The Panic and the Banks
THE recent panic is now far enough away to make it worth while to look back and endeavor to see as clearly as we can just what took place. Such an examination should not be unfruitful and ought to show us some things the avoidance of which in the future might lessen our next time of trouble. It may help us also to discriminate among the many proposed remedies for our financial ills, and to decide which are most worthy of serious consideration.
It is well known that from 1897 to October, 1907, this country enjoyed unexampled prosperity. Money became most abundant, thanks to the increased production of gold and to the increased national bank-note circulation, so that the amount in the country grew during the years under consideration from twenty-two dollars to thirty-four dollars per capita. Trade, both foreign and domestic, increased by leaps and bounds. The prices of staple articles rose. Labor was in increasing demand at higher and higher wages. Corporations, firms, communities, and individuals rivaled each other in increased expenditures. Liquid capital at last became so generally transformed into fixed capital that loanable funds became scarcer and scarcer, as evidenced by the higher rates of interest.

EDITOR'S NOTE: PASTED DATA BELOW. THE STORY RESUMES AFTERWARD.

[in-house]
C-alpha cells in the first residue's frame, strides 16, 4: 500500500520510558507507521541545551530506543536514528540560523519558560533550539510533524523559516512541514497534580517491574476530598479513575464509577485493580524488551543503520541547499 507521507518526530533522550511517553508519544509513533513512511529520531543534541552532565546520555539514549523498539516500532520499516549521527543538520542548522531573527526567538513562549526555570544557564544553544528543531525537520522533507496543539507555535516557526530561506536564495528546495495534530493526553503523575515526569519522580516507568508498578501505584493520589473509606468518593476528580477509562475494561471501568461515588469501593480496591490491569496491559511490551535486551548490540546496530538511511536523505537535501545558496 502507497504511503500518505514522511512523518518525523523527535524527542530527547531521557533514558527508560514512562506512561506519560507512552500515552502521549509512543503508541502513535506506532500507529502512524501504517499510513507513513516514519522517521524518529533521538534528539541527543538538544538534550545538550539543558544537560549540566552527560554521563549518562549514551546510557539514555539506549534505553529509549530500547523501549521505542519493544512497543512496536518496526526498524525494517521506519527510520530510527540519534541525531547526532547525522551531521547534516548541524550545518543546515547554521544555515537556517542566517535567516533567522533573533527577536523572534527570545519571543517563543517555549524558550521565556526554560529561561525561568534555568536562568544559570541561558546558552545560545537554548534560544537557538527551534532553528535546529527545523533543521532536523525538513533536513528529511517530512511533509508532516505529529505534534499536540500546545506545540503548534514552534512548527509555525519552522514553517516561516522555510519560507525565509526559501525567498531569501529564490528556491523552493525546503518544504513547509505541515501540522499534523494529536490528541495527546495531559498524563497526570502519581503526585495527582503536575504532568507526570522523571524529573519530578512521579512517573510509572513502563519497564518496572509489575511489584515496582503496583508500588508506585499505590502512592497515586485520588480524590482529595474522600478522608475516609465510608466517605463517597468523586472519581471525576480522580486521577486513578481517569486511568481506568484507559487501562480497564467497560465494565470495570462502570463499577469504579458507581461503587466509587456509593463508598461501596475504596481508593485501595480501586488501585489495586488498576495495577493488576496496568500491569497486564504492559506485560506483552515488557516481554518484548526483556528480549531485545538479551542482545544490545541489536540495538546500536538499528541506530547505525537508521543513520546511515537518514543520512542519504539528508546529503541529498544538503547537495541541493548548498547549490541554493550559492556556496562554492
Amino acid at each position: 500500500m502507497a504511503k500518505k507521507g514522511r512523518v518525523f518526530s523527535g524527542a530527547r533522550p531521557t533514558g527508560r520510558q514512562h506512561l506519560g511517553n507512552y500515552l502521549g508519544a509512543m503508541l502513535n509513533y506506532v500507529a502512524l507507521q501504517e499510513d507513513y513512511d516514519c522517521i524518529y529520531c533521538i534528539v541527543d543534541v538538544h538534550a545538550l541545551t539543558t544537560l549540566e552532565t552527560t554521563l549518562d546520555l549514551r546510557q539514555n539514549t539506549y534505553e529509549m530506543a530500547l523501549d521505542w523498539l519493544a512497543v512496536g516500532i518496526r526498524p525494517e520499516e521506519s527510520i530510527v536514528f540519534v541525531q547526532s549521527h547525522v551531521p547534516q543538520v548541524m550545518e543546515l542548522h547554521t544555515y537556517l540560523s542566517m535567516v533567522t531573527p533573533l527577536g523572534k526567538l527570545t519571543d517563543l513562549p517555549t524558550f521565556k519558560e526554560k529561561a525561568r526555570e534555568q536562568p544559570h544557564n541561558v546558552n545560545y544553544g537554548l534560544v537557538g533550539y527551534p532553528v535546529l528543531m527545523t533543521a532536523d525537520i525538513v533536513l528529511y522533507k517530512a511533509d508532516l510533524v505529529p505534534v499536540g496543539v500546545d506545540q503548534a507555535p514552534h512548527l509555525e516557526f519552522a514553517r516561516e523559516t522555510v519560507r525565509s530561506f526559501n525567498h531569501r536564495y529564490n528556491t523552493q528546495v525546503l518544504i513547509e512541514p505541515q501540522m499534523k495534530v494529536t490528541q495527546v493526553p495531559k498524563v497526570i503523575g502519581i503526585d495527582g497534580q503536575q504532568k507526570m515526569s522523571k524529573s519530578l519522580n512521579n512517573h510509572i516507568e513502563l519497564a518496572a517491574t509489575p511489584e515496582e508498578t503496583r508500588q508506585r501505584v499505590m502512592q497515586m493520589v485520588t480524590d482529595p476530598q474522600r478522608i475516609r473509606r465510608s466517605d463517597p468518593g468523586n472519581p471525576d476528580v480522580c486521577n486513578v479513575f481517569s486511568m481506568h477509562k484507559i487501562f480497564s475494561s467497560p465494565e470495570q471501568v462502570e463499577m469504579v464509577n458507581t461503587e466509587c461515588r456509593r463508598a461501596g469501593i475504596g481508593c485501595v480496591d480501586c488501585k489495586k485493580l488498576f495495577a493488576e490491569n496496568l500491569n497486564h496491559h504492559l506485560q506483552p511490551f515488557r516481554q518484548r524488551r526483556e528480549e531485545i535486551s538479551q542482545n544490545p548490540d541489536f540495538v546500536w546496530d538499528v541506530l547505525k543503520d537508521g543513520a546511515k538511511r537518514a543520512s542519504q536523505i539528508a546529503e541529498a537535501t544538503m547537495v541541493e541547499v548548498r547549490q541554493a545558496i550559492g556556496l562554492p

Perhaps the most interesting point about this period of expansion is that the longer it lasted the greater was its speed. The average prices of staple articles increased over 55 per cent dining this time, of which gain 35 per cent had been made in the last two years and nearly 25 per cent in the twelve months ending July, 1907. The increased volume of business, and its rate of increase, are well shown by the clearings of the national banks, which rose from $51,000,000,000 in 1896 to $112,000,000,000 in 1904, and to almost $160,000,000,000 in 1906.